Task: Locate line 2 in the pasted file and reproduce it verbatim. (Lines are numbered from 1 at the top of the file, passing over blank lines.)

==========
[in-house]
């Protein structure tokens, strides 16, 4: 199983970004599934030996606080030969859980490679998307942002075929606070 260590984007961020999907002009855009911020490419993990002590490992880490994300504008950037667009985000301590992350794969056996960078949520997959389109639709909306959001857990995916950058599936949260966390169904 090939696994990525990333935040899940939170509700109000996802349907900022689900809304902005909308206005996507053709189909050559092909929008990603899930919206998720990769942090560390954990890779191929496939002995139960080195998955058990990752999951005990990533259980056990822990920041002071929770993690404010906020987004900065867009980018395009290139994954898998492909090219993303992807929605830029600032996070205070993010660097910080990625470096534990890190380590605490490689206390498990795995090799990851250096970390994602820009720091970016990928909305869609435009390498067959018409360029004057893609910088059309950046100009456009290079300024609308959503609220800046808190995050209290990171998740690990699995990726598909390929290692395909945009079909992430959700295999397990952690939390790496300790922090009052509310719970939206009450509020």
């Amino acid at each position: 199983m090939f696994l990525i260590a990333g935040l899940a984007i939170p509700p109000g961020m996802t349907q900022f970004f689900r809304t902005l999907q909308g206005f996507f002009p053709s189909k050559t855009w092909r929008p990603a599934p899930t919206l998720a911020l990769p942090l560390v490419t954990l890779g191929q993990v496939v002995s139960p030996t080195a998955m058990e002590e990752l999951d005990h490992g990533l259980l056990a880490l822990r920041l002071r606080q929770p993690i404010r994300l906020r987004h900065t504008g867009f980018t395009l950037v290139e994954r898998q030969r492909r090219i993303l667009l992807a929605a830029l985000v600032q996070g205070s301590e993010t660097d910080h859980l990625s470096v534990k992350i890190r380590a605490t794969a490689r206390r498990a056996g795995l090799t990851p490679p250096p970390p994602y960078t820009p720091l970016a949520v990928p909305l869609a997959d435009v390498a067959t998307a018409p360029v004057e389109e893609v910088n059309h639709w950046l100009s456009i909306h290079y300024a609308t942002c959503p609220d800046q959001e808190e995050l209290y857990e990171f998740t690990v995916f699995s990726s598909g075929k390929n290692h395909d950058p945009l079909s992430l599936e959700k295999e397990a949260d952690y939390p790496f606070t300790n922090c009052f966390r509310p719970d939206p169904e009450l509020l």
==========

């Protein structure tokens, strides 16, 4: 199983970004599934030996606080030969859980490679998307942002075929606070 260590984007961020999907002009855009911020490419993990002590490992880490994300504008950037667009985000301590992350794969056996960078949520997959389109639709909306959001857990995916950058599936949260966390169904 090939696994990525990333935040899940939170509700109000996802349907900022689900809304902005909308206005996507053709189909050559092909929008990603899930919206998720990769942090560390954990890779191929496939002995139960080195998955058990990752999951005990990533259980056990822990920041002071929770993690404010906020987004900065867009980018395009290139994954898998492909090219993303992807929605830029600032996070205070993010660097910080990625470096534990890190380590605490490689206390498990795995090799990851250096970390994602820009720091970016990928909305869609435009390498067959018409360029004057893609910088059309950046100009456009290079300024609308959503609220800046808190995050209290990171998740690990699995990726598909390929290692395909945009079909992430959700295999397990952690939390790496300790922090009052509310719970939206009450509020």